You would be forgiven for missing the news with most of the focus this week on Shanghai's never ending stock market run or the latest mention of liberialization and opening in the bank card clearing market, but now it appears that the insurance industry will be the next segment of China's transforming financial industry to be opened up to competition.
It appears, as the WSJ reported, that the implementation of China's controversial banking technology rules has been paused for the moment. But what can we expect in the future?
China's P2P industry, which is technically a shadow banking / lending channel, continued its explosive growth in 2014 as 1,200 new platforms launched and transaction volumes grew 2.39 times as compared to 2013. At the same time the number of platforms suffering serious problems was 275, up 260% from the year before.
Talked about for many years, one of the key reforms in China's outsized and ambitious plan is the launch of the deposit insurance program. An announcement yesterday confirmed that the program will finally launch in May.
Shanghai based Lufax, one of China’s biggest P2P platforms, has just received a USD 483 million-worth investment from foreign institutional and private investors. Is the investment rearranging deck-chairs on a sinking ship or a clear signal that everything is fine in the troubled P2P industry?
A few days ago, the upstart Chinese manufacturer of android-based smartphones Xiaomi launched a public beta of their new online money-market fund. With Chinese tech companies furiously investing in and creating platforms bundling key products and services together, could we see Xiaomi competing directly with Alipay and Wechat in the near future?
The China Banking Regulatory Commission (CBRC) released its annual banking industry statistics for 2014. Banks accumulated RMB 172.3 trillion in assets, up 13.87% since 2013. The Big 5 large commercial banks had a slower growth rate than the joint-stock commercial banks, 8.25% and 16.50% respectively.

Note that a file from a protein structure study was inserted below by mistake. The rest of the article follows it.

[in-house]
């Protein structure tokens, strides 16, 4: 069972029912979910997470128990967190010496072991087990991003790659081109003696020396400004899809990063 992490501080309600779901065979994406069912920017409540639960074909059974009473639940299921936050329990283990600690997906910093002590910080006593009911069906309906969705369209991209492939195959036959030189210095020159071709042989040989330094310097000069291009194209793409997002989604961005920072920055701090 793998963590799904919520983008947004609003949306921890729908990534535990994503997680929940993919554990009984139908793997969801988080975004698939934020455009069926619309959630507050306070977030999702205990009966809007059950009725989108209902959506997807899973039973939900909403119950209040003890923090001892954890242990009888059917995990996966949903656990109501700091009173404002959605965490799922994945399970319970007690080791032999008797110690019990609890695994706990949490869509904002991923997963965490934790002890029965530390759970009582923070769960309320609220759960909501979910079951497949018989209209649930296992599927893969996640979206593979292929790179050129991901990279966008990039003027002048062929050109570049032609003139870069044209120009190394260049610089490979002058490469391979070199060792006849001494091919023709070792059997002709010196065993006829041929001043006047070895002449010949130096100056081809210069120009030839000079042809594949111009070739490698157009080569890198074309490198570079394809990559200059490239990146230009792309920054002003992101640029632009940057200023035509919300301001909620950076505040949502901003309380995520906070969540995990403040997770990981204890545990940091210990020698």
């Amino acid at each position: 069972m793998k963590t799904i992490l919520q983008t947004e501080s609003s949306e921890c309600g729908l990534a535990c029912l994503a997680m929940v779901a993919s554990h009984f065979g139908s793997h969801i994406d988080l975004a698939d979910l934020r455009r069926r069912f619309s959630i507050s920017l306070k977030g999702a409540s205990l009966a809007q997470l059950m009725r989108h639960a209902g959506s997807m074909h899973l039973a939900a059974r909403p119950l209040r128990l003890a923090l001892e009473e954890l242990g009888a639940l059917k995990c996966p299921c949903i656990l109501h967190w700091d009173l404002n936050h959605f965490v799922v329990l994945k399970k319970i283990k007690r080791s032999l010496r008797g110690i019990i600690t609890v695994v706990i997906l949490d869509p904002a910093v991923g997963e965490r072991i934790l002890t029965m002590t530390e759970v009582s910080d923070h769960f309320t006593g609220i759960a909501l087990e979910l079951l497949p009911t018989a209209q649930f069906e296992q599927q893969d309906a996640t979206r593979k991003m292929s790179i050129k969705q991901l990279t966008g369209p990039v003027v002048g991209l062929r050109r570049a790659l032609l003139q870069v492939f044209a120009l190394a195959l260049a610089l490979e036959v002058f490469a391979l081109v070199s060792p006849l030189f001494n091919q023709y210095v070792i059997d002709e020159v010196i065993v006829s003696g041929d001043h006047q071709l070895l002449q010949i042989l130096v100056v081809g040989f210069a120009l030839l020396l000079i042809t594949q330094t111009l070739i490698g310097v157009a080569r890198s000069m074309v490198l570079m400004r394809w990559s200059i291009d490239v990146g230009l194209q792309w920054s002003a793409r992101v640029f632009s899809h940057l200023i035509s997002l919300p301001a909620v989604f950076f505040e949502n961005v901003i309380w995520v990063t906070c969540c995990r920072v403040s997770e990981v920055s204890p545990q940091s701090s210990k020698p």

The recent PBOC annual Payments Industry Overview report shows plenty of impressive data and the main message that comes through is that "everything is growing". However, not all growth is the same and the numbers for credit cards industry are especially interesting.
One of the latest ads from Huawei, the large Chinese manufacturer of networking equipment, is a rather disturbing wrapped up ballerina's foot. While the idea is good, the advertisement shows that there's still a gap in understanding between tech and the consumer.
Personal credit ratings in China have never been a pretty subject. Without a centralized credit database accessible to all, getting accurate credit information has proved challenging for any company in China providing loan products. With Ant Financial, the financial arm of Alibaba, launching Sesame Credit, we felt it was worth taking a second look at what might be happening here.
Based on a note from the People's Bank of China, China's personal credit scores may very soon be coming from the tech giants rather than any financial institution or credit data provider. On January 5th, the People's Bank of China (PBOC) sent out a note to eight non-banking institutions that they should "prepare for personal credit information operations" within 6 months. Although the note is a bit vague, the effort could indicate the end of what has been a continual problem with personal finance in China.
According to data from Online Lending House, a China P2P industry data provider, as many as 92 P2P websites had issues in December 2014, significantly more than the 76 that had trouble in all of 2013, Some websites went offline temporarily, some products turned out to be fraudulent and some businesses were closed outright.
It's official. Although the bank has already technically been approved (several times), it seems like WeBank, 30% owned by Tencent, will finally make its big splash on January 18th.
Sneaking it in while the west was busy sipping eggnog and taking a break, the Chinese government has big plans for expanding the Shanghai Free Trade zone geographically. The new zone will include some of the most important real estate in Shanghai including the Lujiazui Financial disctrict.
Kapronasia is pleased to release our P2P Lending in China report. Based on primary and secondary research, the report is one of the most comprehensive reports on the development of Peer to Peer lending in China.
For more information on the report click here.
The PBOC has announced it will be introducing a deposit insurance system in China, which will have a profound impact on banks’ behaviour. Liberalizing the banking sector may put it on a more sustainable path but short-term risks should not be ignored.